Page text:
ALTOONA, Pa. (WTAJ) — Gas station chain Sheetz is once again lowering the price of gas, this time for the rest of April. But there’s a catch: the discounted price is only for one certain type of fuel.

Sheetz announced Monday that the price of E85 (flex fuel) will be dropped to $1.85 per gallon from April 17 to midnight on April 30. That’s about half of the national average for a gallon of gas, which was $3.67 on Monday according to AAA.

Sheetz has locations in Pennsylvania, West Virginia, Virginia, Maryland, Ohio and North Carolina. This price drop will be available at the chain’s 375 locations across those six states that sell E85. 

In order to benefit from the promotion, you need to first make sure your car can take E85 gas.

E85 is approved for use in “flexible fuel vehicles,” which are designed to run on gasoline or gasoline-ethanol blends of up to 85% ethanol (E85). 

According to the Department of Energy, E85 contains between 51% and 83% ethanol, making it a cleaner burning fuel than other fuel grades. Because of its high octane and clean burning, E85 is a popular low-cost alternative for drivers whose cars can handle it.

Photo of Flex Fuel pump at Sheetz. Courtesy of Sheetz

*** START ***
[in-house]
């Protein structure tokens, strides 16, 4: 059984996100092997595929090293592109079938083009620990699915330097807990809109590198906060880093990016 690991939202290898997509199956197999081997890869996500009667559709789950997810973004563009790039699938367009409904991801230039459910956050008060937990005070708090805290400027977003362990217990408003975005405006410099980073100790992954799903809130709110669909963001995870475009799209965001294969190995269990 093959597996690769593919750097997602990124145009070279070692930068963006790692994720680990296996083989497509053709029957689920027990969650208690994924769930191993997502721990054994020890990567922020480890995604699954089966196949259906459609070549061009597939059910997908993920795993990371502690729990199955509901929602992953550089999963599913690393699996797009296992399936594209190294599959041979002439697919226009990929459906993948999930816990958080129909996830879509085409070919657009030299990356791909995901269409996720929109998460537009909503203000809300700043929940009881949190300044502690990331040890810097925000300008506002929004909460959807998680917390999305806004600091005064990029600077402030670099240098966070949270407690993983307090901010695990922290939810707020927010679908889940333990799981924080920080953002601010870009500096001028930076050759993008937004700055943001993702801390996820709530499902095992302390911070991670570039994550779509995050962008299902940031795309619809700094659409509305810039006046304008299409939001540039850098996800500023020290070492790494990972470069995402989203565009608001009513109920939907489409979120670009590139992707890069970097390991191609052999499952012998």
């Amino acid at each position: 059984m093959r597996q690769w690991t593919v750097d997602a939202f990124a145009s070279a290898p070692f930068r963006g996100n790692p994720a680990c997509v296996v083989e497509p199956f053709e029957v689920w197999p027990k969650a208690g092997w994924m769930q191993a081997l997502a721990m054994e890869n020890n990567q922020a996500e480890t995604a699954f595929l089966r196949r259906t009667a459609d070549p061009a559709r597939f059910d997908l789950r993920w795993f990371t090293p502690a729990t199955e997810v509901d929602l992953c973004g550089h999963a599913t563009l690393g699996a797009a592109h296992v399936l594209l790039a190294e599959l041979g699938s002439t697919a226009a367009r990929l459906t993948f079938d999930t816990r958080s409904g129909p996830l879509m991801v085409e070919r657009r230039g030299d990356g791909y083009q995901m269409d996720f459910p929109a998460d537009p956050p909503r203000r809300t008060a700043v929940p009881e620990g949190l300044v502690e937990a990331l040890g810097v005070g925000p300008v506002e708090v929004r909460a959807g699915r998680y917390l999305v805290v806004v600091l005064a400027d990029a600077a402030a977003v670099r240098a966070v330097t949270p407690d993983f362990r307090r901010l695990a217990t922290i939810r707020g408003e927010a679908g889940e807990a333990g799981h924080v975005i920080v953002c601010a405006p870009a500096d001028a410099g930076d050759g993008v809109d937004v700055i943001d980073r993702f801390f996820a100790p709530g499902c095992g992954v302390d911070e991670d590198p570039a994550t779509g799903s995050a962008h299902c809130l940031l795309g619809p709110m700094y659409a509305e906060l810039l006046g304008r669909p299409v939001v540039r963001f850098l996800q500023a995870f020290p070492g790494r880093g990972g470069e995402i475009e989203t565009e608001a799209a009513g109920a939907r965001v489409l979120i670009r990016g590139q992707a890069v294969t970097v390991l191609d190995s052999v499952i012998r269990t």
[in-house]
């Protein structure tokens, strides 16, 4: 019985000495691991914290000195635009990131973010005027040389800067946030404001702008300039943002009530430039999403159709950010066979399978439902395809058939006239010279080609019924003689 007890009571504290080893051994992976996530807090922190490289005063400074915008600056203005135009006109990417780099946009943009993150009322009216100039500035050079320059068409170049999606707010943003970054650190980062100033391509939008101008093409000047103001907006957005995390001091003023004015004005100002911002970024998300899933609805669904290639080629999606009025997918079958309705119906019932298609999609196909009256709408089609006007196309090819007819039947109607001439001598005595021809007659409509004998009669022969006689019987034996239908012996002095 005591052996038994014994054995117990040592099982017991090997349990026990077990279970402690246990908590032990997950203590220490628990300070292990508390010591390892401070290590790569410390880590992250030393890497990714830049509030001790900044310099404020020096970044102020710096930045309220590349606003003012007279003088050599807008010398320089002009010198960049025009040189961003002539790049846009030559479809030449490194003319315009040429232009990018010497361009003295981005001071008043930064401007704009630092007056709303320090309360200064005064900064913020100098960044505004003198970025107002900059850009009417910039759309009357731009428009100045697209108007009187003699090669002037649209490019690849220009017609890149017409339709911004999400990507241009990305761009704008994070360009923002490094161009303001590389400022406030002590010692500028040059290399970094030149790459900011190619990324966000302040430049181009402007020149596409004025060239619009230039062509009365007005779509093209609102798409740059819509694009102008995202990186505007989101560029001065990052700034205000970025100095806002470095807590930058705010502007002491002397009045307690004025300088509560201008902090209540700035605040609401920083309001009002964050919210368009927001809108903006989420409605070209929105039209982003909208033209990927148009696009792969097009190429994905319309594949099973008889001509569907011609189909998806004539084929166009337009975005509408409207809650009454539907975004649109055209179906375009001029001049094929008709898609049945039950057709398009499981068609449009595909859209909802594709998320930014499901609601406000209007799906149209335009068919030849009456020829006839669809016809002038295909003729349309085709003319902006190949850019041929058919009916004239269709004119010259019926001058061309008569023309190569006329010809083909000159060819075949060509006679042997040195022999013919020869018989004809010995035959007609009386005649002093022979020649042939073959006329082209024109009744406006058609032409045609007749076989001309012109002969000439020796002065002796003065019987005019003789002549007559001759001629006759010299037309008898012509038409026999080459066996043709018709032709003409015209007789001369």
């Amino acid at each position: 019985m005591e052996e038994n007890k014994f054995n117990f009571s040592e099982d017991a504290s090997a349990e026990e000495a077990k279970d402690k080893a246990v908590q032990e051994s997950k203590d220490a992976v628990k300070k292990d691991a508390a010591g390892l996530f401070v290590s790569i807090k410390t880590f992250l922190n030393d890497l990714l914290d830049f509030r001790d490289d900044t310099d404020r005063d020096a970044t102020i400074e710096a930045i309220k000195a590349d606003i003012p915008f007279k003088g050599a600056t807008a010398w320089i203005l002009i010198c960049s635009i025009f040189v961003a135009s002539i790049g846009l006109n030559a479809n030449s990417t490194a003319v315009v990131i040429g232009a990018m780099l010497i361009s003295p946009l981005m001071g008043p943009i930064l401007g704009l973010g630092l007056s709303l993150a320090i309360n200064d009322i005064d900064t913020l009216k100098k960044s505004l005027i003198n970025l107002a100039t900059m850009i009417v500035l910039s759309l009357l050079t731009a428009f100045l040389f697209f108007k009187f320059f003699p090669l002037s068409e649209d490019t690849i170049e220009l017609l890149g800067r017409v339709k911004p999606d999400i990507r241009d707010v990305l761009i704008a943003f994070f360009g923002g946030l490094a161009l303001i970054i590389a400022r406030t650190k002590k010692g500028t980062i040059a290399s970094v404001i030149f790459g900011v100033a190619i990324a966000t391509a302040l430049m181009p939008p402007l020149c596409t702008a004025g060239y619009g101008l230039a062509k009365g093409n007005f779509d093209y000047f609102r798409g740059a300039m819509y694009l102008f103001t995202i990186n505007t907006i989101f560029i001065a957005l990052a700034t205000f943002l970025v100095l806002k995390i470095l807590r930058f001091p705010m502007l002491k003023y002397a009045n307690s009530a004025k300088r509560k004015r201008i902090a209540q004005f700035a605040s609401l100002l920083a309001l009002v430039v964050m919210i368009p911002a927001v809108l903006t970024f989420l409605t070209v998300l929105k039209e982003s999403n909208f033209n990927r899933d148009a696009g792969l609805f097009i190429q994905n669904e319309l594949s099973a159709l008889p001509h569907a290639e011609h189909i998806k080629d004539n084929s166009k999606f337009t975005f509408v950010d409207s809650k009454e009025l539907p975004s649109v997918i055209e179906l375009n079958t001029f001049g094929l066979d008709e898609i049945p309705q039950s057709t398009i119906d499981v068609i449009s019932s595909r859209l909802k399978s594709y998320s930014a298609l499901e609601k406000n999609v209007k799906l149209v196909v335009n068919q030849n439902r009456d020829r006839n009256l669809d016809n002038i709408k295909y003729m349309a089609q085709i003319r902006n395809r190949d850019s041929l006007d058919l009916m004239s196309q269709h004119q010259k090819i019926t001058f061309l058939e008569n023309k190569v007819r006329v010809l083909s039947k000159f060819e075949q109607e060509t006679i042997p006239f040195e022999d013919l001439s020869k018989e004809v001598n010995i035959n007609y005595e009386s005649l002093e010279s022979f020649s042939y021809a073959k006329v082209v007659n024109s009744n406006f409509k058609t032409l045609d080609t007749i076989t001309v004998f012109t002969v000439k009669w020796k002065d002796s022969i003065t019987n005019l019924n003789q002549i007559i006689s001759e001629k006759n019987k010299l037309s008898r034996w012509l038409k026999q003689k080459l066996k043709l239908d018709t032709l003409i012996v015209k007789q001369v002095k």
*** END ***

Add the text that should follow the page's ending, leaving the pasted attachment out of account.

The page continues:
Not sure if you can use flex fuel? There’s an online tool you can use to find out. Just click here to enter your vehicle’s manufacturer and find out.

If it accepts E85, your car might also have a yellow gas cap or a badge that advertises it as a “flex fuel” vehicle. The owner’s manual for your car should also specify what types of gasoline it can tolerate.

The DOE says flexible fuel vehicles – or flex-fuel vehicles – have been manufactured since the ’90s, and these cars “experience no loss in performance when operating on E85, and some generate more torque and horsepower than when operating on gasoline.”

However, because ethanol produces less energy than the same quantity standard gasoline, flex fuel vehicles will get fewer miles to the gallon when using E85.

Sheetz reminds drivers that E85 is clearly designated as a different fuel type and should not be used in standard vehicles.

If you do put E85 in a car that isn’t meant to run on flex fuel, your check engine light will probably come on, according to Progressive. A one-time mistake might not be a huge deal, but doing it repeatedly could cause serious corrosion, the insurer warns.

“Plus, when you accidentally put E85 fuel in a car, it may void your engine warranty,” Progressive says. “That means you could be on the hook for the repairs, even if your car is brand new.”